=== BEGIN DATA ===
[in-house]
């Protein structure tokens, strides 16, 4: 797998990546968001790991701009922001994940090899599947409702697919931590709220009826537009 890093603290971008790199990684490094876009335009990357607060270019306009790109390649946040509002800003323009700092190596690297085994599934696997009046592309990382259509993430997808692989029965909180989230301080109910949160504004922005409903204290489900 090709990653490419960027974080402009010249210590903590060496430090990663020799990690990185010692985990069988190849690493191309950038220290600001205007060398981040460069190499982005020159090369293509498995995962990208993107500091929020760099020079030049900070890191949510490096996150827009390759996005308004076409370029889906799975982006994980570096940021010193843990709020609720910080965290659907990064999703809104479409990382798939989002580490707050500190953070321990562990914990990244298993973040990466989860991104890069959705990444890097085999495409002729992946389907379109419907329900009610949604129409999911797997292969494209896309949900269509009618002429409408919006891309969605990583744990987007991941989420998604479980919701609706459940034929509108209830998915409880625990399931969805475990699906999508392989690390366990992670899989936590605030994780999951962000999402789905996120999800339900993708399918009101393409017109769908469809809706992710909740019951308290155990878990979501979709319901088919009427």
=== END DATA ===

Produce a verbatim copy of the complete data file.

[in-house]
């Protein structure tokens, strides 16, 4: 797998990546968001790991701009922001994940090899599947409702697919931590709220009826537009 890093603290971008790199990684490094876009335009990357607060270019306009790109390649946040509002800003323009700092190596690297085994599934696997009046592309990382259509993430997808692989029965909180989230301080109910949160504004922005409903204290489900 090709990653490419960027974080402009010249210590903590060496430090990663020799990690990185010692985990069988190849690493191309950038220290600001205007060398981040460069190499982005020159090369293509498995995962990208993107500091929020760099020079030049900070890191949510490096996150827009390759996005308004076409370029889906799975982006994980570096940021010193843990709020609720910080965290659907990064999703809104479409990382798939989002580490707050500190953070321990562990914990990244298993973040990466989860991104890069959705990444890097085999495409002729992946389907379109419907329900009610949604129409999911797997292969494209896309949900269509009618002429409408919006891309969605990583744990987007991941989420998604479980919701609706459940034929509108209830998915409880625990399931969805475990699906999508392989690390366990992670899989936590605030994780999951962000999402789905996120999800339900993708399918009101393409017109769908469809809706992710909740019951308290155990878990979501979709319901088919009427």